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Sydney - The latest excitement in quantum mechanics is over a tiny crystal in a laboratory in Boulder, Colorado, that Sydney University's Michael Biercuk created with fellow experimental physicists from the United States and South Africa.
It holds within it the possibility of doing calculations that all the world's computers harnessed together would not have the power to do.
The crystal, less than 1 millimetre across, is made up of just 300 atoms, and has more interacting elements than any other programmable quantum simulator.
“The breakthrough is not that just 300 atoms are involved (because) the community routinely does experiments with single atoms,” Biercuk said. “The breakthrough is that we have a controlled system with enough interacting quantum particles that the computational capacity of the system is larger than the most powerful supercomputer.”
Tests show this quantum simulator is the first to surpass the critical threshold of 30-40 particles where today's most advanced supercomputers choke. It could potentially do sums beyond the capability of a desktop notionally the size of the known universe.
“No classical computer could do what this simulator has the potential to do,” Biercuk said.
Alas, the buzz is just within the quantum mechanics community. The simulator is only good for analysing magnetism and with all its supporting technology takes up a whole room so there will not be a home version from Dell in the foreseeable future.
Biercuk, co-author of the paper in the latest edition of the journal Nature detailing the first test results, sees lab work eventually giving way to less specialised work.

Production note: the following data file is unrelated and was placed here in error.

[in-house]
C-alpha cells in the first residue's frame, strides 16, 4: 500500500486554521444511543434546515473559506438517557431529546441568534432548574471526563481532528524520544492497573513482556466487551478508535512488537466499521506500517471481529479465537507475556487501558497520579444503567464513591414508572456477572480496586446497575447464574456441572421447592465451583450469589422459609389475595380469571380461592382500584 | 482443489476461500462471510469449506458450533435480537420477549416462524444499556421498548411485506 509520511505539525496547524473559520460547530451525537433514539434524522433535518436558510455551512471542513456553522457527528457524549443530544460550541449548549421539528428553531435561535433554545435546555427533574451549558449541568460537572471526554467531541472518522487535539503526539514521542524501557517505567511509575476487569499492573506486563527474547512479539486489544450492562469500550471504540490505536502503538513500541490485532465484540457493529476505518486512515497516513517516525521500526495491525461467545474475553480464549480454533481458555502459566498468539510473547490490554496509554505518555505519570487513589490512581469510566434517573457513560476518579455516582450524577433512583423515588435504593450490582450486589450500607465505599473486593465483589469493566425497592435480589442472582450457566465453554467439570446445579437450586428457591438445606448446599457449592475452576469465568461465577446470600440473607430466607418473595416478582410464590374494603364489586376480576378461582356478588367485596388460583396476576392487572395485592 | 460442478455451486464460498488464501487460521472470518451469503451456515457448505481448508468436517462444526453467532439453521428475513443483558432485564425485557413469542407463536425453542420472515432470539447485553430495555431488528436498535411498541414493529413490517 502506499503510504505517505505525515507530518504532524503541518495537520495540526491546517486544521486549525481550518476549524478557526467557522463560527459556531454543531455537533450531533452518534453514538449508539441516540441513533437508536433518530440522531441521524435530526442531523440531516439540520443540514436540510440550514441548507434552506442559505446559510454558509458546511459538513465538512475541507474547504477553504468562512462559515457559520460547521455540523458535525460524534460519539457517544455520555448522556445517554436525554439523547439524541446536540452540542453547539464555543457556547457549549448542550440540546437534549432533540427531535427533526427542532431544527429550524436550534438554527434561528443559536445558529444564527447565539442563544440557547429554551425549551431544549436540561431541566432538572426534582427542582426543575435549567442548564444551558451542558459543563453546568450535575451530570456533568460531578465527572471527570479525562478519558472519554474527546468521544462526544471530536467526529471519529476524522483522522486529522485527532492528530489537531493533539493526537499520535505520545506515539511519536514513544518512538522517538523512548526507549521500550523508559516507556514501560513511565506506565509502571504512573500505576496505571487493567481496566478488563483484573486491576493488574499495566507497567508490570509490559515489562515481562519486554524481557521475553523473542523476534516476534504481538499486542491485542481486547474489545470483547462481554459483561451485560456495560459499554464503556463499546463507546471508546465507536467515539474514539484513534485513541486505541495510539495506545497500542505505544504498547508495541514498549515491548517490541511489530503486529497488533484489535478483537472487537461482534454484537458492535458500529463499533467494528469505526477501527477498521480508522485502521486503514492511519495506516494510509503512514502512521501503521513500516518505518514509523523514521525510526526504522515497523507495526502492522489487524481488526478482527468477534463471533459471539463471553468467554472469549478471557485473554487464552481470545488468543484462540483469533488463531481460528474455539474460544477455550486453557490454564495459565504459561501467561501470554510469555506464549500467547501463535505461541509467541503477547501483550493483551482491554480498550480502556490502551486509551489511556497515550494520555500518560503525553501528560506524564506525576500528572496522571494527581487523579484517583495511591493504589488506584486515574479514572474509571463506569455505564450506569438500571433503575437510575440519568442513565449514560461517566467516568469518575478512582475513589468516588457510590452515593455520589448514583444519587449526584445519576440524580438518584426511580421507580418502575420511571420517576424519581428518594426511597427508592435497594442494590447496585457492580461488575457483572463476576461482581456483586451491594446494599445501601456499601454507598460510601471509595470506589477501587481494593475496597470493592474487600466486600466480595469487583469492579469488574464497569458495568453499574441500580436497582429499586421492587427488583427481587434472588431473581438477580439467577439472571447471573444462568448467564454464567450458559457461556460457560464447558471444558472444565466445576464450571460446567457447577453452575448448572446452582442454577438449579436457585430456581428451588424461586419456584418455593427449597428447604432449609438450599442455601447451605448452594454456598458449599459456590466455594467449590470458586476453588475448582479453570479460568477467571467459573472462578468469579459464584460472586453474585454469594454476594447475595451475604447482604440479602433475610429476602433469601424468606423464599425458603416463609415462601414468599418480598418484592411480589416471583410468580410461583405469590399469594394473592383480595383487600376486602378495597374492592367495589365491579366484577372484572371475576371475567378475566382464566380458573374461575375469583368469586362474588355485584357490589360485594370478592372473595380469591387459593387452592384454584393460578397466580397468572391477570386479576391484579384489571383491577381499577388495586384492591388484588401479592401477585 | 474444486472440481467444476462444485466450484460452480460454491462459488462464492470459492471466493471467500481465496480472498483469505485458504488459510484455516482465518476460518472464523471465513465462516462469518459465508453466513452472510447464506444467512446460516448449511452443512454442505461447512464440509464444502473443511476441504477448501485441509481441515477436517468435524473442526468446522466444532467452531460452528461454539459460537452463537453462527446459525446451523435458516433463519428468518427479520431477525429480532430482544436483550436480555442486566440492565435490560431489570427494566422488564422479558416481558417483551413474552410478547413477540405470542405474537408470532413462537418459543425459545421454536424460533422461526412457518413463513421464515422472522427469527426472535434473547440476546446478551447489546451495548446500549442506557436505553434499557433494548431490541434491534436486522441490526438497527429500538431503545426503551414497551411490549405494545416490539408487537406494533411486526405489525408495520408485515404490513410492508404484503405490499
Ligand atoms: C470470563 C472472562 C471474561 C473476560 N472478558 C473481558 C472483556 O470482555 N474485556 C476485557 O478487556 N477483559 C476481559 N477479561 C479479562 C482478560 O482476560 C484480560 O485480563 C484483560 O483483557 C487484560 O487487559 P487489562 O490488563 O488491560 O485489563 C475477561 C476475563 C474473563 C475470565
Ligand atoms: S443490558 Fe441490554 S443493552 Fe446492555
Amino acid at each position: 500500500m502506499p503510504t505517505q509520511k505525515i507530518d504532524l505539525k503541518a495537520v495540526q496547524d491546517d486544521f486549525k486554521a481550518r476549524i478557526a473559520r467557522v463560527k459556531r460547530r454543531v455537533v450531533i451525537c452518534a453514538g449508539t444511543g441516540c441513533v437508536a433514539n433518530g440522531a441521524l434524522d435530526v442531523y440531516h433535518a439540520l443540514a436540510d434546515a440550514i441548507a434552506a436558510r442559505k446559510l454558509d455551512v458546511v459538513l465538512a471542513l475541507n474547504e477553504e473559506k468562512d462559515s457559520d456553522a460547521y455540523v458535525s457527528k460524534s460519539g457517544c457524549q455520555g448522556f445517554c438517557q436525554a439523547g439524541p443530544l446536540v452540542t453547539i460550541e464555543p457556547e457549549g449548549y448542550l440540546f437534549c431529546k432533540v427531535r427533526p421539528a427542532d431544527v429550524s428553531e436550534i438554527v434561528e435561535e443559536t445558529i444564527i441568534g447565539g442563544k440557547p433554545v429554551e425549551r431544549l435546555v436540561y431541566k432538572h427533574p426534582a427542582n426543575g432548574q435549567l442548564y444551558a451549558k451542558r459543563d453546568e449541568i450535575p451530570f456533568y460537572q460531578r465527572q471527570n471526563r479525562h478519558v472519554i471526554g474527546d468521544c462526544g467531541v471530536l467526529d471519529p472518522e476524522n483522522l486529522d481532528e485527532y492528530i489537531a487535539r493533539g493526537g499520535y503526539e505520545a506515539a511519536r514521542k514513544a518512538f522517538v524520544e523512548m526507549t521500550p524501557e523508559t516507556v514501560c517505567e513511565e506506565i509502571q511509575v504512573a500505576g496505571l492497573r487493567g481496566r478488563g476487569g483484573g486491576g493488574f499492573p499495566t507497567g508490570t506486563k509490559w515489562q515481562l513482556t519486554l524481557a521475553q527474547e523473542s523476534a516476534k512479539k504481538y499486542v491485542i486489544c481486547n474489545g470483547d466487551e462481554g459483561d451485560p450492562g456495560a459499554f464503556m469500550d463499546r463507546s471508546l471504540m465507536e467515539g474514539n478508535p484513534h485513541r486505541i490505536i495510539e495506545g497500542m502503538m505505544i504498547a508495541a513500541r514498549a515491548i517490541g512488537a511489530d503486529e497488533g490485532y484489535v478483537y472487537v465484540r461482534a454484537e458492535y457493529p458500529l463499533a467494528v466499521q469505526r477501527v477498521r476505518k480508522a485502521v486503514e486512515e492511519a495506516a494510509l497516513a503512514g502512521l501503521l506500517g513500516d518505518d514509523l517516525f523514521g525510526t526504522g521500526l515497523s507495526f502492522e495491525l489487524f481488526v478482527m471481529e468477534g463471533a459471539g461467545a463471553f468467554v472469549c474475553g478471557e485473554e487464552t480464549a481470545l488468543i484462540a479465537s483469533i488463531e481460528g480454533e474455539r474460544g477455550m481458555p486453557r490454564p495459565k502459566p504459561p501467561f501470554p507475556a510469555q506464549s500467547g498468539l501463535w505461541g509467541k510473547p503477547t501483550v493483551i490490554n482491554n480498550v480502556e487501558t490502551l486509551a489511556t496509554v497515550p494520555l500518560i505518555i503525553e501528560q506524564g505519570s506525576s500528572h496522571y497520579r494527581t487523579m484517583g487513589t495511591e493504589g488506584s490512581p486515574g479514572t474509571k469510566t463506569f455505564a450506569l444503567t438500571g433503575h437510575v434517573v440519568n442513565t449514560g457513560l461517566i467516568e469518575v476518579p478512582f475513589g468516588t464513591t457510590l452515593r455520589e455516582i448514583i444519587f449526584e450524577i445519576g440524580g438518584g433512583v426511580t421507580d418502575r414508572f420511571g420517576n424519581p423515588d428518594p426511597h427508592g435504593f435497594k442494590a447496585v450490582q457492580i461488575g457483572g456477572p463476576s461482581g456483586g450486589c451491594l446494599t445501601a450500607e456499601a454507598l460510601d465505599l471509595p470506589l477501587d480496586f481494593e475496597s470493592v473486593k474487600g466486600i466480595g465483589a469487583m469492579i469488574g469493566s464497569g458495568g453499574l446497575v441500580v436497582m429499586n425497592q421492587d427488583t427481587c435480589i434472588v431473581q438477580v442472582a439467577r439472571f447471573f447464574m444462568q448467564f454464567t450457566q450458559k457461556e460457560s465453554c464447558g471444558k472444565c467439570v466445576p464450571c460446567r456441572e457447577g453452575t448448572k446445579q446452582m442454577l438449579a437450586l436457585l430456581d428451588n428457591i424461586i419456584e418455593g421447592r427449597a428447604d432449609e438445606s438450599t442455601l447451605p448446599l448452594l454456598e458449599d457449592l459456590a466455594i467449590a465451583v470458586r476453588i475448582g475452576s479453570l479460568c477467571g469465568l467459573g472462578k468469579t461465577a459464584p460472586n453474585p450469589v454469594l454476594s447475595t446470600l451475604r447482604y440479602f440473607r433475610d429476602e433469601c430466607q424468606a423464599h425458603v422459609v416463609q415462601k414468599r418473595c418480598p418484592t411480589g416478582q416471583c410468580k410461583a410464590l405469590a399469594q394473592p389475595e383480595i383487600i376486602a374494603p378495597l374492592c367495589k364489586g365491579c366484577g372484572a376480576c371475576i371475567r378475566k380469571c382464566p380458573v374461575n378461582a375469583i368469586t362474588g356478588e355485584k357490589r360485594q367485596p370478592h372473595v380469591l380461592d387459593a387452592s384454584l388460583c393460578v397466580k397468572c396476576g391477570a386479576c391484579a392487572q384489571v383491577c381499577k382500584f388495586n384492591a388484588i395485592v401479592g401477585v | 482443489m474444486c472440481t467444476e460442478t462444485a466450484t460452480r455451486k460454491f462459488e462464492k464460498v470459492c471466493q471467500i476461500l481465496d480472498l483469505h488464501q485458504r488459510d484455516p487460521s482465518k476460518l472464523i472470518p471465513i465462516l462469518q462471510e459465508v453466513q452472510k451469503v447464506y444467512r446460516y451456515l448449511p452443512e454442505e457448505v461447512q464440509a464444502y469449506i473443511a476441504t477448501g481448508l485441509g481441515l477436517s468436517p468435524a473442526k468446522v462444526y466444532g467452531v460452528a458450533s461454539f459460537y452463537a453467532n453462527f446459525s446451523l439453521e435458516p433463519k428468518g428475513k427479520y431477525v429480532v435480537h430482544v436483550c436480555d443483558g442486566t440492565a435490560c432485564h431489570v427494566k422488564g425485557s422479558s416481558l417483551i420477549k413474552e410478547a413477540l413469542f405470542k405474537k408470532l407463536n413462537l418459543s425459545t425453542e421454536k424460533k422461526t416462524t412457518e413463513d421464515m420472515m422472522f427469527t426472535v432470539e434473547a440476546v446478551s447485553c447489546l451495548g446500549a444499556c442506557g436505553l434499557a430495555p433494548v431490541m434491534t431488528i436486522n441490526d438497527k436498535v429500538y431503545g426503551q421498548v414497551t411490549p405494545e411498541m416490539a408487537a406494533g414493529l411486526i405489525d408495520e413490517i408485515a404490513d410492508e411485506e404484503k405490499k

“In the next several years we hope to be able to perform specialised calculations that are actually impossible on any supercomputer,” he said. “Finding a more general use, and performing 'useful' calculations, will likely occur in the next 10-20 years.”
The crystal at the core of the simulator is a pancake of 300 beryllium ions kept in place by a magnetic field and housed in a smartphone sized device called a Penning trap. Microwave and laser pulses rearrange the atoms inside the trap, their interaction mimicking the quantum behaviour of materials that otherwise would be too difficult to study in a laboratory.
The setup at Boulder's National Institute of Standards and Technology is complex and expensive but the computing power is mind-boggling - a whopping 80 orders of magnitude (a number with 80 zeroes behind it) larger than current computers.
The problem with this is that because the quantum processor has the power to outperform any existing computer, who knows whether it is coming up with the right answers?
“Once the system provides an answer, there's no straightforward way to know the answer is correct,” Beircuk admitted. “That's why we've been performing benchmarking experiments, confirming the system performance for very simple problems that are easily checked.” - Sapa-dpa